Storytelling and Whatnot
Why you should listen to me: I work at Lucid, the world’s largest platform for human answers. If Macgyver worked at a tech company, he’d do what I do. I’m the CEO’s right hand man. I see everything and execute on most things.
As the story goes, Ernest Hemingway wrote his first six word novel following a bet from his friends. For sale: baby shoes. Never worn. This was wildly successful so he wrote these:
Hostage Taken. Baby on the move.
America transfixed by Greenville baby terror.
If you sit (or stand) and think about the words I presented, you will see there are about four distinct stories in the mix. That’s because like full length albums, a proper butcher, and decent pair of shoes…stories are important. Learning to be a good storyteller is a skill just as important (I’d argue more important) than any of the skills you can get from Google. Expect design/product management/coding — learn some, or all, of that.
[update: you can learn those from Google too, who knew?]
Why data needs a story
Much to my dismay, our robot overlords have to yet to take over. That means that humans are still the primary decision makers in all things related to the world. Humans are emotional, intelligent, illogical, driven, and stubborn. This means that raw data or numbers do very little in the way of changing anything on a grand scale.
“The African oral tradition distills the essences of human experiences, shaping them into rememberable, readily retrievable images of broad applicability with an extraordinary potential for eliciting emotional responses.” — Harold Scheub
That means your decks that are full of charts, graphs, tables are boring and probably counterproductive. We recently had a board meeting and there was a request for data of all kinds. It eventually netted out to 80+ slides of graphs and all sorts of other headache inducing ways to display data. Then, Comer pulled a Jedi mind trick and made the presentation engaging, connectable, and personal. I often wonder if CEO is essentially just Chief Communicator, I mean really, what else do they do besides talk about stuff that other folks compiled? (This is reassuring. I come from the legendary shit-talking region of New Orleans, ask Brian “B-32” Williams). In all seriousness, business has always been about data-driven decision making. Realize this. Accept this. Learn how to tell a story.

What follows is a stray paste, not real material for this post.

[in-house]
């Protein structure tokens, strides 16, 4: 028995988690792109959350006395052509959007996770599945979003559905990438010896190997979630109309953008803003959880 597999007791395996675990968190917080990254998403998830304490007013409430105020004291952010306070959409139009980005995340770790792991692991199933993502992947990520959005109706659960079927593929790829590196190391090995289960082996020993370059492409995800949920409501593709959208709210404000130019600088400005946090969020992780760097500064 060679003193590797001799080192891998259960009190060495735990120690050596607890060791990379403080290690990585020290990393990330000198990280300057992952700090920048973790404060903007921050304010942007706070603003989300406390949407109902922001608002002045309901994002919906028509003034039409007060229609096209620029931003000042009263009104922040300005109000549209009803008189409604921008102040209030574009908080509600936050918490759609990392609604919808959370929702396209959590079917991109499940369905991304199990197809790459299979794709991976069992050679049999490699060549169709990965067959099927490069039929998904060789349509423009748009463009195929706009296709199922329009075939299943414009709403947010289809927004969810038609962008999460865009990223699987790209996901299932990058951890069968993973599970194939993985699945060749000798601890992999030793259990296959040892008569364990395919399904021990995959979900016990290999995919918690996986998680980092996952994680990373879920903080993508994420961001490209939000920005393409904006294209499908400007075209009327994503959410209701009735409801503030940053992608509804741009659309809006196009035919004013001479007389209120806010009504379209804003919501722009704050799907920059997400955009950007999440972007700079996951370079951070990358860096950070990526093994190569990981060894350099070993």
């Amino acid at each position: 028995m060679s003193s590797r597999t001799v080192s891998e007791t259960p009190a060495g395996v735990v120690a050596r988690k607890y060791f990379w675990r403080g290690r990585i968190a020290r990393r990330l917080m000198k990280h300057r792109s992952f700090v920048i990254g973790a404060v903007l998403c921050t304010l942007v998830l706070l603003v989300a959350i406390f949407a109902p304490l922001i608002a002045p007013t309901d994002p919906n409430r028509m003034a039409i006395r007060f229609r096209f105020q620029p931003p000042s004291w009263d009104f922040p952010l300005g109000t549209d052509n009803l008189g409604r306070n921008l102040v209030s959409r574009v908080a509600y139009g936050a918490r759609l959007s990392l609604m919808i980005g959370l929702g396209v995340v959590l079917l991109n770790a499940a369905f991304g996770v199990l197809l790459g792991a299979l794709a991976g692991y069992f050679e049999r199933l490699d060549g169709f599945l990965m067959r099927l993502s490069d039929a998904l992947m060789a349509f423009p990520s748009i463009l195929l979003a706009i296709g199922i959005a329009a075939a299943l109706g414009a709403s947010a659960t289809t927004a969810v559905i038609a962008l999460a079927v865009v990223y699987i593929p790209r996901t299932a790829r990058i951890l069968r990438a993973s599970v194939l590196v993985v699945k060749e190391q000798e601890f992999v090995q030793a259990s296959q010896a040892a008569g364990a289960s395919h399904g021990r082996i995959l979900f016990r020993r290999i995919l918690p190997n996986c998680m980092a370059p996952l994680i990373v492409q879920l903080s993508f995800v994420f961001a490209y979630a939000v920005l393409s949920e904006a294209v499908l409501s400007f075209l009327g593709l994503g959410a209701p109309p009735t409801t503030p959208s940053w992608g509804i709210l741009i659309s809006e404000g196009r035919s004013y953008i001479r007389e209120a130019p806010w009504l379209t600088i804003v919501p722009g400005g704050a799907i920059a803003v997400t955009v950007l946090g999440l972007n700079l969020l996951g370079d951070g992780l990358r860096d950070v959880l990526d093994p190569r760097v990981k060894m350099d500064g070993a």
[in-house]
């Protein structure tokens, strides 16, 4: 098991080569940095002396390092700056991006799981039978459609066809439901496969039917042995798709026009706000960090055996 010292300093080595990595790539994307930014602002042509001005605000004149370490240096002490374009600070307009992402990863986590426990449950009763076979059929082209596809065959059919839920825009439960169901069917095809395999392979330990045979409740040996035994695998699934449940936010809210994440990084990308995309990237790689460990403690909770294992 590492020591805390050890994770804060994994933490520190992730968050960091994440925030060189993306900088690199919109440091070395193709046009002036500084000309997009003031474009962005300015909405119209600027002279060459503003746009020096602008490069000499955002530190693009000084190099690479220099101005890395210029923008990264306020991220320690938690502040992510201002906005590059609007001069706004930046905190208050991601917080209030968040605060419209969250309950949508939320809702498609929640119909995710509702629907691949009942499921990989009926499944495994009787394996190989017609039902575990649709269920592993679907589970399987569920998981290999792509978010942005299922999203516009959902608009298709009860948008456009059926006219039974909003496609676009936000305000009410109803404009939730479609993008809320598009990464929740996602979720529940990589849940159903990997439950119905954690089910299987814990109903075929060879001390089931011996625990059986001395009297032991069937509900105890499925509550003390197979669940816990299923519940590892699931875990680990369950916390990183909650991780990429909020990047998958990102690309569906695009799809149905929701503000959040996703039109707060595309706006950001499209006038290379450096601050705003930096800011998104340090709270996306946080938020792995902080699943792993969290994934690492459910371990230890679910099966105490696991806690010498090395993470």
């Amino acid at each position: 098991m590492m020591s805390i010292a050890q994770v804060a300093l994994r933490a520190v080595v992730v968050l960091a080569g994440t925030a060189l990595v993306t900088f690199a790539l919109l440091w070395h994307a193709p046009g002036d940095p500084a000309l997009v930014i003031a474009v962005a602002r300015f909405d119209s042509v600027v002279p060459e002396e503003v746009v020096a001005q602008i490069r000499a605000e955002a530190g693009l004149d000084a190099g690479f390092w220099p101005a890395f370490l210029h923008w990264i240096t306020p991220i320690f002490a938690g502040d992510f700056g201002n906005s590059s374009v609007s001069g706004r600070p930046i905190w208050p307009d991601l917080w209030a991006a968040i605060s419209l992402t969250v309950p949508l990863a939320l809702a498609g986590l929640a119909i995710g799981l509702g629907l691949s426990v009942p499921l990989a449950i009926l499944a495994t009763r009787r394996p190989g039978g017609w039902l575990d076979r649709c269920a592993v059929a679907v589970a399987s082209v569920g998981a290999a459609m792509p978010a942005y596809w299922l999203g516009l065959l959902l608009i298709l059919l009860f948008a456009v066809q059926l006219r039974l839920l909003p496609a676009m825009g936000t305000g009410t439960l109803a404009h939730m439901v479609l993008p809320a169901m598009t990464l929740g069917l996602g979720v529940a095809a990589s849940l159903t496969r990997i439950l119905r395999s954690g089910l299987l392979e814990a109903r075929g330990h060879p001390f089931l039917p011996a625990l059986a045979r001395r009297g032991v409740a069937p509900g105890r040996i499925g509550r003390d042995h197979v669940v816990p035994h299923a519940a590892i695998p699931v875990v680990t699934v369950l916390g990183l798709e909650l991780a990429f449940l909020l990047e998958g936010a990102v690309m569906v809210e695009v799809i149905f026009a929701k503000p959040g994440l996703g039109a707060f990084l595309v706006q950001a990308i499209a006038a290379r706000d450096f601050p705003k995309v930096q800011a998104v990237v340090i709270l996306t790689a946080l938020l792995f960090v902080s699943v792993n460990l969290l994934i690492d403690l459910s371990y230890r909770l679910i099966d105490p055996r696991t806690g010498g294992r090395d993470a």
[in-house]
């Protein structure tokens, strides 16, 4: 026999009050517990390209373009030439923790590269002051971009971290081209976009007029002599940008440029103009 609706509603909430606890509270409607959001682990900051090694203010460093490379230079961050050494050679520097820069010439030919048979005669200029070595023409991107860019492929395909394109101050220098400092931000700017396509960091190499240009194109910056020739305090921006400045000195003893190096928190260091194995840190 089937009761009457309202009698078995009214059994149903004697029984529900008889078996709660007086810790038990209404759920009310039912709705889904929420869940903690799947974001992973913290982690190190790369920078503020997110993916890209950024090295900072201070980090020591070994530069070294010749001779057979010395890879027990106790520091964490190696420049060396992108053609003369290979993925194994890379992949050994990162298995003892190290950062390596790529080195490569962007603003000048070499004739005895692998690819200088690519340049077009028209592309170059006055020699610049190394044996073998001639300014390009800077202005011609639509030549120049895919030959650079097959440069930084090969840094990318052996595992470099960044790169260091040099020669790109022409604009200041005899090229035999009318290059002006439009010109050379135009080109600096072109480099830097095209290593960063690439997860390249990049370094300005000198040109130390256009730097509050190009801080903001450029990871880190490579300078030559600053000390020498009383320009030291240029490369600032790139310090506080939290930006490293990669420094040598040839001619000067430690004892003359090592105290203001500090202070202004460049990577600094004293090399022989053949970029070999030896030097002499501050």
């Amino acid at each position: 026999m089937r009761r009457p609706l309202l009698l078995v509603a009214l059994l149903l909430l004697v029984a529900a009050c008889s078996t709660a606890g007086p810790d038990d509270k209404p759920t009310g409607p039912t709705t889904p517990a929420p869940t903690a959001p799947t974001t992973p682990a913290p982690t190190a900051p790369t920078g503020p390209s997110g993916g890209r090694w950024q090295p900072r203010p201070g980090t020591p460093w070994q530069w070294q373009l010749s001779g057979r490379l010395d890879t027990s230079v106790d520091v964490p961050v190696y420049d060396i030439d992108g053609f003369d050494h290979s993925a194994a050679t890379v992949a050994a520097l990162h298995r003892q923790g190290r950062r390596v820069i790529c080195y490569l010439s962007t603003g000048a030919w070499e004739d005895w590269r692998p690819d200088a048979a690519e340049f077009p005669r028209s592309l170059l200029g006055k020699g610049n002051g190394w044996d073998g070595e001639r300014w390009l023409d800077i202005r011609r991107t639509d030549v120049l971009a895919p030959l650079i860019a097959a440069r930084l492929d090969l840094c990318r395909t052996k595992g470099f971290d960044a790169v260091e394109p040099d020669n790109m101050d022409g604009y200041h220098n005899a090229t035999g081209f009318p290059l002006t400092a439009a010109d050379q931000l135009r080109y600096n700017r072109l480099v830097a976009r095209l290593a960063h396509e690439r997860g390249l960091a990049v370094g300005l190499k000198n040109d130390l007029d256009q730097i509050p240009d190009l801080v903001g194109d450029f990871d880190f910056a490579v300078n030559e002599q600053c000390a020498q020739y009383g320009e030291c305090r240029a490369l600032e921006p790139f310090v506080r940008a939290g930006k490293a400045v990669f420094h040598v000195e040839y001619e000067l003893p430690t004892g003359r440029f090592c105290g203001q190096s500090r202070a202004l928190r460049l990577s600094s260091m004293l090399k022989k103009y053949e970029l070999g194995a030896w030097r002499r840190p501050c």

Why you need a story
There are words all over that say people will have lots of jobs. Some other people have disputed that. I don’t really care which one is right. I do know that Google is a thing, and people will search for you.
Where are you from?
What do you do?
All of these are probing questions designed to get you to tell your story. Whether you like it or not, you will have one. Do you want to curate it yourself, or have others do it for you? #decisions. #branding. #zesttea.
Here’s a story
There’s a movie called [redacted]. I never saw the film, but apparently, there is (at least) one Black person in the film. The studio wanted to advertise to Black people so, naturally, they tapped a network with a large Black audience to get eyes on their trailer (we all know Black people love TV, network television is just a bastion of smart, relevant programming). The studio decided to measure the effectiveness of this ad using the Lucid product, Proof. Turns out the ad was getting lots of eyes. Plot-twist, the eyes belonged to middle aged white women.
How could this vanguard of Black content attract so many non-Black eyes? Well, they promised to get eyes on that ad by. any. means. necessary. They knew that it is very hard to measure the effectiveness of ads so they got any eyes they could. Wrong.
Moral of the story: yes the ad got all the views they requested, but the data set told a very different story. Additionally, I got a story out of their bad story.
Why you shouldn’t listen to me: My sleight of hand is official. Watch out for me.